Dame Nellie Melba was a world-renowned soprano in her lifetime. Her outstanding career spanned 38 years, and began in Brussels where she made her debut in 1887. She achieved world acclaim in the famous opera houses of the world, and was idolized in her native Australia.
Canberra is Australia's capital city and the region has been home to the Ngunnawal people for over 21,000 years. Here sits the federal government, and attracts tourists from within and abroad to its' cultural centers and landmarks.
Sydney is the capital of the New South Wales State, one of the most populous states in Australia. You can enjoy world-class shopping, fusion foods, visual and performing arts, wonderful beaches and a vibrant night life. The spectacular skyline of the harbor area boasts two unique wonders, that of the Sydney Harbor Bridge and the Sydney Opera House. Sydney showcased its’ wide appeal to the world in the summer of 2000 when it hosted the Olympic Games.
Melbourne is the cosmopolitan capital of Victoria State and cultural capital of Australia. Major multicultural and world sports events are hosted in this high-class city; The Melbourne Cup horserace, the Australian Tennis Open and the Qantas Australia Formula One Grand Prix.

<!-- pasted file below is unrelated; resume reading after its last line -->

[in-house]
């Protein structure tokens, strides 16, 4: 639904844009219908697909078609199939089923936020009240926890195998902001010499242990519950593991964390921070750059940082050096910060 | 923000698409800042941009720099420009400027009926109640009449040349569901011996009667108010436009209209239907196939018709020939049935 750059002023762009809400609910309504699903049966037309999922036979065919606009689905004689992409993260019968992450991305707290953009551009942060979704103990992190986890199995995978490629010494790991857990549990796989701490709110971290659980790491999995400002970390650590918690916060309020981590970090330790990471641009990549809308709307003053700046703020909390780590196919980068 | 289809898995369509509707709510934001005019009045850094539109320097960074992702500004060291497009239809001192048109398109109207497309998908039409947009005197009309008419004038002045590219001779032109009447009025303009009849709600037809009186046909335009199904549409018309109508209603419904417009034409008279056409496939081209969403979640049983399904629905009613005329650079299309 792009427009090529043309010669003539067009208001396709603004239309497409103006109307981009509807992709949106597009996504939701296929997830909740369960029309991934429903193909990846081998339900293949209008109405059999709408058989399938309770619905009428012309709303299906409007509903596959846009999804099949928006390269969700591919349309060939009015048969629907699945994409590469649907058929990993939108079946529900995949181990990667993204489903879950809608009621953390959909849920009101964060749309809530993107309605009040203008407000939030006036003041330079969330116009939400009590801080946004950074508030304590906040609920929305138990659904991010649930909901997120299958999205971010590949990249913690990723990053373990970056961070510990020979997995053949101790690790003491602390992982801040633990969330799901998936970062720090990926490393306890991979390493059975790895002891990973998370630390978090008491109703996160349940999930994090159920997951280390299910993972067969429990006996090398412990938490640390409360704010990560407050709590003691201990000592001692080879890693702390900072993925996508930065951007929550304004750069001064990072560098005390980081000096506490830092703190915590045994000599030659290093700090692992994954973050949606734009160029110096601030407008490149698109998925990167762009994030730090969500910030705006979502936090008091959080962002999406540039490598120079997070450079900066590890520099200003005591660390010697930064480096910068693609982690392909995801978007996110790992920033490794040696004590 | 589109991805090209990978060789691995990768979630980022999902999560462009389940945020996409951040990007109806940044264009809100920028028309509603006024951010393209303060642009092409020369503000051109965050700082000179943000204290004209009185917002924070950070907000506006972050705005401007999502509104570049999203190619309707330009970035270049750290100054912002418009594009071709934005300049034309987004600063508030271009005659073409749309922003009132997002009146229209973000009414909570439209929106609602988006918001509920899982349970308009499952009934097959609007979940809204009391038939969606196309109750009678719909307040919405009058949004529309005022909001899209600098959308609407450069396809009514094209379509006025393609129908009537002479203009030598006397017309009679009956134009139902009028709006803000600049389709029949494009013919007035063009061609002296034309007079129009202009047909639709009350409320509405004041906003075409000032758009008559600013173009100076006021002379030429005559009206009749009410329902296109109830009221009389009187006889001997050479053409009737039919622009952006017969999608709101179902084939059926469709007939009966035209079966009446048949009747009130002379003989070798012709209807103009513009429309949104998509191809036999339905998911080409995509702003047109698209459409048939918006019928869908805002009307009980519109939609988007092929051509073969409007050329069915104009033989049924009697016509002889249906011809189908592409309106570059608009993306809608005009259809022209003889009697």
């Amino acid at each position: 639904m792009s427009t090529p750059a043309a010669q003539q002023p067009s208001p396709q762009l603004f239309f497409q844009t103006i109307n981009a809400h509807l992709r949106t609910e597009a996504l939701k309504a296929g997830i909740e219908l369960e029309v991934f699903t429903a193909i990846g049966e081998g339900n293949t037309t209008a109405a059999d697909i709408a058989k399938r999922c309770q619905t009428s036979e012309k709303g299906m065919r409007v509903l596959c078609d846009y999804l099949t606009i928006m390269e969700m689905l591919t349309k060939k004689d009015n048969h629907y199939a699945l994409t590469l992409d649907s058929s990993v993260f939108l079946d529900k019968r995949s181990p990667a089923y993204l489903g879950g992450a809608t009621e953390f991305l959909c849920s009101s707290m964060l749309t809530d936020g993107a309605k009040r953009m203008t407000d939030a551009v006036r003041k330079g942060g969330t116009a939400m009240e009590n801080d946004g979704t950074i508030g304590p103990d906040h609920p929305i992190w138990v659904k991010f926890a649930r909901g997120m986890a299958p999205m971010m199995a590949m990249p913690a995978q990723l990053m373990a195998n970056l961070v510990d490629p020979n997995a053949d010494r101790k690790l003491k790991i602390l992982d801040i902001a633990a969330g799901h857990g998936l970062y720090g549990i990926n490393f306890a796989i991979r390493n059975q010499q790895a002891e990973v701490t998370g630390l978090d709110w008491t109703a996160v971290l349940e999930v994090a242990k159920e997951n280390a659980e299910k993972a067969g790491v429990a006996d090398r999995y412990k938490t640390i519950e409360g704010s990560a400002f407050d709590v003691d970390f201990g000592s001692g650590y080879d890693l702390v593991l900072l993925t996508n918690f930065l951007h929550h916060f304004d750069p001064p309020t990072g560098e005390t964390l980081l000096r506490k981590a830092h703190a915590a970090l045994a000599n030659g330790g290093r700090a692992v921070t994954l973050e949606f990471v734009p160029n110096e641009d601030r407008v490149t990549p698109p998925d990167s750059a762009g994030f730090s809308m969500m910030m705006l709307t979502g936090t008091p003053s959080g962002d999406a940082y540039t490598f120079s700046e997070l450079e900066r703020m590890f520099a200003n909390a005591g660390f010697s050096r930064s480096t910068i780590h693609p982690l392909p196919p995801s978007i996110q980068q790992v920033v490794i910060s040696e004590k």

The Big Icon craze in Australia showcases such icons as The Big Banana at Coffs Harbour New South Wales. At 5 meters high by 11 meters long it stands out afar. This is the first of Australia's "Big Icons".
The Didgeridoo is an ancient Aboriginal ceremonial instrument made generally out of Eucalyptus branch. Its' hollow center is caused by termites eating through it, and to play this instrument requires learning the technique of breathing through your nose and out through your mouth simultaneously.